And, if Deal selects a team of temporary Board Members who, for example, share an anti-public schools, pro-privatization agenda, then a lot of damage to the integrity of Atlanta’s public governance model could be done in just one year.

SB 79 would also reduce the number of members in the school board in Dekalb County from nine to seven.

Dekalb County’s BOE is not specifically mentioned in the legislation.  However, when the bill references “counties in which there is being collected a homestead option sales and use tax… and a county sales and use tax for educational purposes… and the county board of education consists of more than seven members,” only Dekalb County applies, State Rep. Dee Dawkins-Haigler told Atlanta Progressive News in a phone interview.

SB 79 was originally introduced by State Sens. Buddy Carter, William Ligon, and Jesse Stone.  It was sponsored in the Georgia House by State Rep. Ed Lindsey (R-Buckhead), a strong supporter of school privatization and charter schools.

The original bill dealt with the length of terms of school board members, requiring that the minimum amount of years for any BOE Members’ terms should be four years.

However, the State House added language dealing with APS and Dekalb County Schools after SB 79 initially passed the State Senate on near-party lines on March 10, 2011, 32-22.

A substitute version passed the State House on April 11, 109-62, with a handful of Democrats joining Republicans in supporting passage.

Democrats voting yea included State Reps. Kathy Ashe, Ralph Long, and Mary Margaret Oliver.  Earlier in the Session, Long had introduced his own proposal to appoint members to the APS BOE.

Those voting nay included State Reps. Roberta Abdul-Salaam, Stacey Abrams, Sharon Beasley-Teague, Stephanie Benfield, Tyrone Brooks, Dee Dawkins-Haigler, Karla Drenner, Stacey Evans, Pat Gardner, Michele Henson, Scott Holcomb, Margaret Kaiser, Darshun Kendrick, Pedro Marin, Alisha Thomas Morgan, Sandra Scott, Pam Stephenson, and Gloria Tinubu.

“The process was not handled properly.  It circumvented the local delegation process and took it straight to the General Assembly.  The minority in this case, which was two Republicans, wanted to overrule the majority, which in this case is primarily Democratic,” State Rep. Dawkins-Haigler (D-Lithonia) told APN.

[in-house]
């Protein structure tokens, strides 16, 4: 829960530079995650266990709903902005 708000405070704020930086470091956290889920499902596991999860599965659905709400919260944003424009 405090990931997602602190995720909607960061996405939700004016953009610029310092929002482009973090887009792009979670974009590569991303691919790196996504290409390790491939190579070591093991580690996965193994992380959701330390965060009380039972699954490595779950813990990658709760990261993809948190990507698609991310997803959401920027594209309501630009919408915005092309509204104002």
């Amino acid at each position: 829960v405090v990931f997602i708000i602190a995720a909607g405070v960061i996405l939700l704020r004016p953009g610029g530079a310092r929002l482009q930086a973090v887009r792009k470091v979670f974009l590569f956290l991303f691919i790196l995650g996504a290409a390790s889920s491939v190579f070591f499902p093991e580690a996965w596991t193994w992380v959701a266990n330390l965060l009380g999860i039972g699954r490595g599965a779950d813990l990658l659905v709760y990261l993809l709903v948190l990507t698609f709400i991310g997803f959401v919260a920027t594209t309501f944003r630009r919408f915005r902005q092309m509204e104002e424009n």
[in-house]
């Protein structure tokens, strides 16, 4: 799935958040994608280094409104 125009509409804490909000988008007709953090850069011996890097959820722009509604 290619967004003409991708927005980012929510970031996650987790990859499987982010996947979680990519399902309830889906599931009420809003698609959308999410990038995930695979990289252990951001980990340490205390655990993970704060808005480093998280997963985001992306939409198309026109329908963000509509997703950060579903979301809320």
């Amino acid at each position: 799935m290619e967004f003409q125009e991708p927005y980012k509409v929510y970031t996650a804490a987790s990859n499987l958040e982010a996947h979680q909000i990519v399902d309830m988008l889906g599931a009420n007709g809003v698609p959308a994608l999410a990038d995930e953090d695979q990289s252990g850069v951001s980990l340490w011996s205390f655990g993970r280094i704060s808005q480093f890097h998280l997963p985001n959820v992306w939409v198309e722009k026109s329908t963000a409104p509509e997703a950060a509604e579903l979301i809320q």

The Board takeover language of the bill “disenfranchises people who elect people.  It is not the job of the governor to remove people from office unless there is malfeasance.  Not just because some people are bickering,” she said, apparently referring to Atlanta’s school system.

As for the reduction in size of Dekalb’s BOE, “There’s no empirical data showing that a smaller school board would be better.  We’ve found studies that show the opposite.  Larger school boards give larger representation to the people,” she said.

“I just feel very strongly about the fact that we haven’t had input from our constituents,” Rep. Michele Henson (D-Stone Mountain) said in an interview.

“This should be a local bill.  I’m a very strong advocate of local legislation, things that should be dealt with the local delegation.  We got away from local legislation with the bill for Sandy Springs cityhood, but at least there was a vote there by the people,” Henson said.

Three State Senators–Vincent Fort, Donzella James, and Horacena Tate–held a press conference on Thursday, April 07, to announce their intention to file a lawsuit challenging the legality of SB 79 if it passes.

They raised concerns in particular about the changes involving APS, and questioned whether the bill would amount to Black vote dillution in violation of the federal Voting Rights Act.

APS has an interim report due to AdvancED/SACS CASI, the accrediting agency, in May 2011; and a final report due in September.  The Board has made progress in several of the recommendations made by AdvancED when it placed APS on probation in January 2011, but it is not clear whether it will be enough for the system to return to full accreditation status.

Advocates of the APS language in SB 79, such as State Rep. Ashe, called it a lifeline to be used in the case of last resort, while Gov. Deal told reporters this week he could see the benefit of having another tool in the toolbox.

(END / 2011)